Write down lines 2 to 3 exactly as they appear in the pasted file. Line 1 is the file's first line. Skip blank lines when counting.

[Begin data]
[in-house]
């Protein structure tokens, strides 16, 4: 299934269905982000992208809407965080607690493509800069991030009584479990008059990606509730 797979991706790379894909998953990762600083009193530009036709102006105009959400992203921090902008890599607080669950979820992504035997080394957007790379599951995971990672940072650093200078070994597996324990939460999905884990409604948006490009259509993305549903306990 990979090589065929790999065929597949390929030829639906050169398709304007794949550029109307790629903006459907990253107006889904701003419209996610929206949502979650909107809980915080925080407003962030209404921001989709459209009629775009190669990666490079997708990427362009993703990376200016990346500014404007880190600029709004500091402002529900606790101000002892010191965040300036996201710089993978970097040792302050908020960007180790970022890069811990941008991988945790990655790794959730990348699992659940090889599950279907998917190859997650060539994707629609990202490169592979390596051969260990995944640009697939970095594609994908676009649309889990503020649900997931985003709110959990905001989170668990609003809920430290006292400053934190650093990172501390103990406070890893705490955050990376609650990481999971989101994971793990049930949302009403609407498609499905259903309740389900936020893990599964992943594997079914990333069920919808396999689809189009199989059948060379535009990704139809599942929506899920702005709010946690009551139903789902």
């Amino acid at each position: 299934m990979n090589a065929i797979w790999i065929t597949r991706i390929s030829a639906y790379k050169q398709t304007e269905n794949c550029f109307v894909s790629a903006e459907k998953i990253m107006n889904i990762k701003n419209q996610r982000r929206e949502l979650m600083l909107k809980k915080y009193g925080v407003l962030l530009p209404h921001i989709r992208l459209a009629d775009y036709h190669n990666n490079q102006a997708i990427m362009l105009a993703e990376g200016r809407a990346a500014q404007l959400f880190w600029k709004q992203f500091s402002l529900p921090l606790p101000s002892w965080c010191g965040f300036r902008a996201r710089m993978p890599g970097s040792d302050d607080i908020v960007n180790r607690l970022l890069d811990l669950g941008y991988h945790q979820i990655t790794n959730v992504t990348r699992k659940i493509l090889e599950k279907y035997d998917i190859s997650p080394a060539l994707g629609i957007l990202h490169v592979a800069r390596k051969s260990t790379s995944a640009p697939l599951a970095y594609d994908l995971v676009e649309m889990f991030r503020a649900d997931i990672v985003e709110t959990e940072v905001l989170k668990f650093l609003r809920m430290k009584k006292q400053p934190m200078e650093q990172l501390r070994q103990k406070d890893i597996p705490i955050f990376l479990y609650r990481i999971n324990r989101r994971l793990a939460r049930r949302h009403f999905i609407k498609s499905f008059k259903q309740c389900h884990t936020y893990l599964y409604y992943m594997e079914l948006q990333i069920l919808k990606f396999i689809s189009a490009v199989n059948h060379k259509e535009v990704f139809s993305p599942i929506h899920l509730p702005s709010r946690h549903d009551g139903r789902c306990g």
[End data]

């Protein structure tokens, strides 16, 4: 299934269905982000992208809407965080607690493509800069991030009584479990008059990606509730 797979991706790379894909998953990762600083009193530009036709102006105009959400992203921090902008890599607080669950979820992504035997080394957007790379599951995971990672940072650093200078070994597996324990939460999905884990409604948006490009259509993305549903306990 990979090589065929790999065929597949390929030829639906050169398709304007794949550029109307790629903006459907990253107006889904701003419209996610929206949502979650909107809980915080925080407003962030209404921001989709459209009629775009190669990666490079997708990427362009993703990376200016990346500014404007880190600029709004500091402002529900606790101000002892010191965040300036996201710089993978970097040792302050908020960007180790970022890069811990941008991988945790990655790794959730990348699992659940090889599950279907998917190859997650060539994707629609990202490169592979390596051969260990995944640009697939970095594609994908676009649309889990503020649900997931985003709110959990905001989170668990609003809920430290006292400053934190650093990172501390103990406070890893705490955050990376609650990481999971989101994971793990049930949302009403609407498609499905259903309740389900936020893990599964992943594997079914990333069920919808396999689809189009199989059948060379535009990704139809599942929506899920702005709010946690009551139903789902």
């Amino acid at each position: 299934m990979n090589a065929i797979w790999i065929t597949r991706i390929s030829a639906y790379k050169q398709t304007e269905n794949c550029f109307v894909s790629a903006e459907k998953i990253m107006n889904i990762k701003n419209q996610r982000r929206e949502l979650m600083l909107k809980k915080y009193g925080v407003l962030l530009p209404h921001i989709r992208l459209a009629d775009y036709h190669n990666n490079q102006a997708i990427m362009l105009a993703e990376g200016r809407a990346a500014q404007l959400f880190w600029k709004q992203f500091s402002l529900p921090l606790p101000s002892w965080c010191g965040f300036r902008a996201r710089m993978p890599g970097s040792d302050d607080i908020v960007n180790r607690l970022l890069d811990l669950g941008y991988h945790q979820i990655t790794n959730v992504t990348r699992k659940i493509l090889e599950k279907y035997d998917i190859s997650p080394a060539l994707g629609i957007l990202h490169v592979a800069r390596k051969s260990t790379s995944a640009p697939l599951a970095y594609d994908l995971v676009e649309m889990f991030r503020a649900d997931i990672v985003e709110t959990e940072v905001l989170k668990f650093l609003r809920m430290k009584k006292q400053p934190m200078e650093q990172l501390r070994q103990k406070d890893i597996p705490i955050f990376l479990y609650r990481i999971n324990r989101r994971l793990a939460r049930r949302h009403f999905i609407k498609s499905f008059k259903q309740c389900h884990t936020y893990l599964y409604y992943m594997e079914l948006q990333i069920l919808k990606f396999i689809s189009a490009v199989n059948h060379k259509e535009v990704f139809s993305p599942i929506h899920l509730p702005s709010r946690h549903d009551g139903r789902c306990g």